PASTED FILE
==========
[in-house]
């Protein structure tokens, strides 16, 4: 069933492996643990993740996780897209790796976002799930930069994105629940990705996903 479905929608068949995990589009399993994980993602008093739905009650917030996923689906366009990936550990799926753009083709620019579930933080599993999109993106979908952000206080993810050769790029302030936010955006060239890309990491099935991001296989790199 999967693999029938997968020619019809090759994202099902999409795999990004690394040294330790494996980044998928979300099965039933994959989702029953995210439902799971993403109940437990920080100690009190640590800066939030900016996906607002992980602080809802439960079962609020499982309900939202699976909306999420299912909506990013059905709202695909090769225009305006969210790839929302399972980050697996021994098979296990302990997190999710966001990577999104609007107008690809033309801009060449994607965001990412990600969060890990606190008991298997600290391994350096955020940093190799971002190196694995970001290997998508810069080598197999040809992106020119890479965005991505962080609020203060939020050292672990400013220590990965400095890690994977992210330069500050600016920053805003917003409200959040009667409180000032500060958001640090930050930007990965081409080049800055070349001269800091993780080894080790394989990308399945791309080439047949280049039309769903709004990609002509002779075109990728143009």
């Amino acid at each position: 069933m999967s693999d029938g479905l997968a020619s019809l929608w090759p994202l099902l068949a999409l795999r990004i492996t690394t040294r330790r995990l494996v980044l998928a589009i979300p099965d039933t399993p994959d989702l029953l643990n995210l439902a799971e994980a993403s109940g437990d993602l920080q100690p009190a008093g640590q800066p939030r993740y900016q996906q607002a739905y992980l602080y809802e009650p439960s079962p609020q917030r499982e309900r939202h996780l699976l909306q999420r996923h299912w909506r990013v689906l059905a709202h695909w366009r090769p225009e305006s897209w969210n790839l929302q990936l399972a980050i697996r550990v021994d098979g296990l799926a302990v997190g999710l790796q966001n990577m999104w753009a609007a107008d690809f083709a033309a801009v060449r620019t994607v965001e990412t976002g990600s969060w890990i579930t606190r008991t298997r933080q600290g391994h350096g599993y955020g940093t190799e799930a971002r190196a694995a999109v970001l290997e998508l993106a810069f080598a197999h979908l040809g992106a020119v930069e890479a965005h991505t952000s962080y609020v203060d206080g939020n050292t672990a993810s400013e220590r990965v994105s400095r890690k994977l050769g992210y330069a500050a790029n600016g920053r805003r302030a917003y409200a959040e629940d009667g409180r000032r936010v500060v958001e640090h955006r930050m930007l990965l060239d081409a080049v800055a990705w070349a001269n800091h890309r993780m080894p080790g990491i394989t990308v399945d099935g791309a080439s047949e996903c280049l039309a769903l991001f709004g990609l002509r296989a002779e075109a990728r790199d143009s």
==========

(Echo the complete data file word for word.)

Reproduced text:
[in-house]
């Protein structure tokens, strides 16, 4: 069933492996643990993740996780897209790796976002799930930069994105629940990705996903 479905929608068949995990589009399993994980993602008093739905009650917030996923689906366009990936550990799926753009083709620019579930933080599993999109993106979908952000206080993810050769790029302030936010955006060239890309990491099935991001296989790199 999967693999029938997968020619019809090759994202099902999409795999990004690394040294330790494996980044998928979300099965039933994959989702029953995210439902799971993403109940437990920080100690009190640590800066939030900016996906607002992980602080809802439960079962609020499982309900939202699976909306999420299912909506990013059905709202695909090769225009305006969210790839929302399972980050697996021994098979296990302990997190999710966001990577999104609007107008690809033309801009060449994607965001990412990600969060890990606190008991298997600290391994350096955020940093190799971002190196694995970001290997998508810069080598197999040809992106020119890479965005991505962080609020203060939020050292672990400013220590990965400095890690994977992210330069500050600016920053805003917003409200959040009667409180000032500060958001640090930050930007990965081409080049800055070349001269800091993780080894080790394989990308399945791309080439047949280049039309769903709004990609002509002779075109990728143009």
């Amino acid at each position: 069933m999967s693999d029938g479905l997968a020619s019809l929608w090759p994202l099902l068949a999409l795999r990004i492996t690394t040294r330790r995990l494996v980044l998928a589009i979300p099965d039933t399993p994959d989702l029953l643990n995210l439902a799971e994980a993403s109940g437990d993602l920080q100690p009190a008093g640590q800066p939030r993740y900016q996906q607002a739905y992980l602080y809802e009650p439960s079962p609020q917030r499982e309900r939202h996780l699976l909306q999420r996923h299912w909506r990013v689906l059905a709202h695909w366009r090769p225009e305006s897209w969210n790839l929302q990936l399972a980050i697996r550990v021994d098979g296990l799926a302990v997190g999710l790796q966001n990577m999104w753009a609007a107008d690809f083709a033309a801009v060449r620019t994607v965001e990412t976002g990600s969060w890990i579930t606190r008991t298997r933080q600290g391994h350096g599993y955020g940093t190799e799930a971002r190196a694995a999109v970001l290997e998508l993106a810069f080598a197999h979908l040809g992106a020119v930069e890479a965005h991505t952000s962080y609020v203060d206080g939020n050292t672990a993810s400013e220590r990965v994105s400095r890690k994977l050769g992210y330069a500050a790029n600016g920053r805003r302030a917003y409200a959040e629940d009667g409180r000032r936010v500060v958001e640090h955006r930050m930007l990965l060239d081409a080049v800055a990705w070349a001269n800091h890309r993780m080894p080790g990491i394989t990308v399945d099935g791309a080439s047949e996903c280049l039309a769903l991001f709004g990609l002509r296989a002779e075109a990728r790199d143009s």